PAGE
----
Don Thomas, the beloved, championship-winning quarterback of the fictional Oklahoma City Gladiators football team, is in trouble. In the eyes of the public, he's making sensational plays, winning games, and helping out in his community. But behind closed doors is another person entirely—a man who is struggling with depression, desperately lonely, and embroiled in a dark locker room scandal. As the season progresses, Don must face even bigger challenges than those he encounters on the field: how to keep his family together, and how to handle the unexpected obstacles of his final years in the league.
One of the key scientific challenges is the puzzle of human cooperation. Why do people cooperate? Why do people help strangers, even sometimes at a major cost to themselves? Why do people want to punish people who violate norms and undermine collective interests? This book is inspired by the fact that social dilemmas, defined in terms of conflicts between (often short-term) self-interest and (often longer-term) collective interest, are omnipresent. The book centers on two major themes. The first theme centers on the theoretical understanding of human cooperation: are people indeed other-regarding? The second theme is more practical, and perhaps normative: how can cooperation be promoted? This question is at the heart of the functioning of relationships, organizations, as well as the society as a whole.
Mario Vargas Llosa by Raymond Leslie Williams
Publication Date: 2014-12-01
Awarded the Nobel Prize in 2010 at the age of seventy-four, Peruvian writer Mario Vargas Llosa has held pivotal roles in the evolution and revolutions of modern Latin American literature. Perhaps surprisingly, no complete history of Vargas Llosa's works, placed in biographical and historical context, has been published—until now. A masterwork from one of America's most revered scholars of Latin American fiction, Mario Vargas Llosa: A Life of Writing provides a critical overview of Vargas Llosa's numerous novels while reinvigorating debates regarding conventional interpretations of the work.
Weaving analysis with discussions of the writer's political commentary, Raymond Leslie Williams traces the author's youthful identity as a leftist student of the 1960s to a repudiation of some of his earlier ideas beginning in the 1980s. Providing a unique perspective on the complexity, nuance, and scope of Vargas Llosa's lauded early novels and on his passionate support of indigenous populations in his homeland, Williams then turns his eye to the recent works, which serve as a bridge between the legacies of the Boom and the diverse array of contemporary Latin American fiction writers at work today. In addition, Williams provides a detailed description of Vargas Llosa's traumatic childhood and its impact on him—seen particularly in his lifelong disdain for authority figures—as well as of the authors who influenced his approach, from Faulkner to Flaubert. Culminating in reflections drawn from Williams's formal interviews and casual conversations with the author at key phases of both men's careers, this is a landmark publication that will spark new lines of inquiry into an intricate body of work.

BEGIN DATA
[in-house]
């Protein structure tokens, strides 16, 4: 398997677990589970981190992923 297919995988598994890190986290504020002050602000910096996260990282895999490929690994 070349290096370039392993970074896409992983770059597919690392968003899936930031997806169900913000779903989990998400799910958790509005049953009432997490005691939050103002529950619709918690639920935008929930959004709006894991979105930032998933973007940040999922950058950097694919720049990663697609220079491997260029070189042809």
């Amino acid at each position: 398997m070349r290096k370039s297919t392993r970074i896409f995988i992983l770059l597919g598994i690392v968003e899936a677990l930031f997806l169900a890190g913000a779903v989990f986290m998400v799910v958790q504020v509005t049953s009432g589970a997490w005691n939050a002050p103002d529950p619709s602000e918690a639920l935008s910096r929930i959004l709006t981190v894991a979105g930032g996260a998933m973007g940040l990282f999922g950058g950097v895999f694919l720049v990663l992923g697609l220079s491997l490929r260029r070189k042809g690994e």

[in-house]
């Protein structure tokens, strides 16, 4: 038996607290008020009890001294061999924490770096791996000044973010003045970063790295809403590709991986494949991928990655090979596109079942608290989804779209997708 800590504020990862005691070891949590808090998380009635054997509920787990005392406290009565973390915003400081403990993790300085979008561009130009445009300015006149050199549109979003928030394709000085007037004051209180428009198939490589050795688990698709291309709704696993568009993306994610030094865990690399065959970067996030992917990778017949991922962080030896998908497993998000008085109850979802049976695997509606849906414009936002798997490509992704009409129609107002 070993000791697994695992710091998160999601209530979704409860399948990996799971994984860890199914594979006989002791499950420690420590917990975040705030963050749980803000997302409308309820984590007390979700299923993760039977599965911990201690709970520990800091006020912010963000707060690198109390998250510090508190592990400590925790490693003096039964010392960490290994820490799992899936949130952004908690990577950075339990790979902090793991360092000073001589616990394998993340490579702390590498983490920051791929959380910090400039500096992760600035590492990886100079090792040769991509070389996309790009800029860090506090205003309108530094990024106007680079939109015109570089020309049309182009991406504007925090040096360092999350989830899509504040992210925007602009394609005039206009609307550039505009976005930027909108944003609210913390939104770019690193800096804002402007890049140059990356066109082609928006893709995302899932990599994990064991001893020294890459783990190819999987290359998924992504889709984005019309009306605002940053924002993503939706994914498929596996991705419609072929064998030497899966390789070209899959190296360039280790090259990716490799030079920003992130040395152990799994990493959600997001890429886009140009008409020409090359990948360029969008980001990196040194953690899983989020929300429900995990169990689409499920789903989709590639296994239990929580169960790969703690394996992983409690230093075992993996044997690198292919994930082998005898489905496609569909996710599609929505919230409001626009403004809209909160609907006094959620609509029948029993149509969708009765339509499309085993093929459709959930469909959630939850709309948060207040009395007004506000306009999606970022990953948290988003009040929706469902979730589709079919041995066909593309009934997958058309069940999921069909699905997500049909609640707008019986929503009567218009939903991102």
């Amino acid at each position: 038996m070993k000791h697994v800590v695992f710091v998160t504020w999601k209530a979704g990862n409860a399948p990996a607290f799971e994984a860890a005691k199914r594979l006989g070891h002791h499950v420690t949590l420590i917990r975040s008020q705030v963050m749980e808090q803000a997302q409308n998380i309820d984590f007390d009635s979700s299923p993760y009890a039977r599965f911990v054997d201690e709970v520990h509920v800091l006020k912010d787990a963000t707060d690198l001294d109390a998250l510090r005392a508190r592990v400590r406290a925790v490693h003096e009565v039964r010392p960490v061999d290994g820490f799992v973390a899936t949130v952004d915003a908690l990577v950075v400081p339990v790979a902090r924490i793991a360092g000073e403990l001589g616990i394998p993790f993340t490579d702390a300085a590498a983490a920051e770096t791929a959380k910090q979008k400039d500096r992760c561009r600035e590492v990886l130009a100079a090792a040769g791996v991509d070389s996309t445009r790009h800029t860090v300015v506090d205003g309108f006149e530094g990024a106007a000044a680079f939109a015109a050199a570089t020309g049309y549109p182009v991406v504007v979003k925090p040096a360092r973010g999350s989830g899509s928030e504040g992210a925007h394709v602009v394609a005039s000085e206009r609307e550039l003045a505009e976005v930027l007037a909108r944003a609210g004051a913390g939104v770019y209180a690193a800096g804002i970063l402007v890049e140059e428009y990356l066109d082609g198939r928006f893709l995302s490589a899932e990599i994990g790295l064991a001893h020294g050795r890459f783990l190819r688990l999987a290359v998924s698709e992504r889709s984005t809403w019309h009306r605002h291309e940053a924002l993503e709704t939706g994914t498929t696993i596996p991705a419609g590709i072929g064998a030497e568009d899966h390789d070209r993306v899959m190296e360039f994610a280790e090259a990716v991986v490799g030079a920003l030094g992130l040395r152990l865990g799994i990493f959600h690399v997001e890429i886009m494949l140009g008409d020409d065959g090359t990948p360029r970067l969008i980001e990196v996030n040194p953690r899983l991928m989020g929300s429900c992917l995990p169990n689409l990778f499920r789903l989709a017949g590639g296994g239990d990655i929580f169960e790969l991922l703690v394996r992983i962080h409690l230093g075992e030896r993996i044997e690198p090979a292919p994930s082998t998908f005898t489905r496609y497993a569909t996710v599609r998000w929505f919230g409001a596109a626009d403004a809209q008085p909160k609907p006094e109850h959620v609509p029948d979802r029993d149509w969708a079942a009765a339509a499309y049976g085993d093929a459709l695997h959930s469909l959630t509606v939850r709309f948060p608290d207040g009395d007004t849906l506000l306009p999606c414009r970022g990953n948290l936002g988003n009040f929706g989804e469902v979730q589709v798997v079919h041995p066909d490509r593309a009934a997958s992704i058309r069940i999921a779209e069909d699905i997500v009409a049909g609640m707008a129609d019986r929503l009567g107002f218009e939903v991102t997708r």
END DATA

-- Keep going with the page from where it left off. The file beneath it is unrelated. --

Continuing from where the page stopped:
Marie loves meat. And sex. And revenge.She hates vegetables, and her father. She needs cash for the hit man, a biker who fears only the water.Casey wants a bong hit. And to move out of his mom's condo. And to keep his head attached, which becomes less likely after Marie sets him up for murdering her lover.The Gas Hat takes a gleefully twisted look at fringe-dwellers in blissful Marin County: Wise barfliesand dumb criminals. A profane mother and evil cats.A pragmatic poet and a self-proclaimed artistof oral sex. The result is a stoner-noir tale of seduction, delusion - and the comic joys of self-medication.
Free Soil in the Atlantic World by Sue Peabody (Editor); Keila Grinberg (Editor)
Publication Date: 2014-10-29
Free Soil in the Atlantic World examines the principle that slaves who crossed particular territorial frontiers- from European medieval cities to the Atlantic nation states of the nineteenth century- achieved their freedom. Based upon legislation and judicial cases, each essay considers the legal origins of Free Soil and the context in which it was invoked: medieval England, Toulouse and medieval France, early modern France and the Mediterranean, the Netherlands, eighteenth-century Portugal, nineteenth-century Angola, nineteenth-century Spain and Cuba, and the Brazilian-Paraguay borderlands. On the one hand, Free Soil policies were deployed by weaker polities to attract worker-settlers; however, by the eighteenth century, Free Soil was increasingly invoked by European imperial centres to distinguish colonial regimes based in slavery from the privileges and liberties associated with the metropole. This book was originally published as a special issue of Slavery and Abolition.
Ensure your students have access to the authoritative, in-depth and accessible content of this series for the IB History Diploma. Each title in the series provides depth of content, focussed on specific topics in the IB History guide, and examination guidance on different exam-style questions - helping students develop a good knowledge and understanding of the topic alongside the skills they need to do well.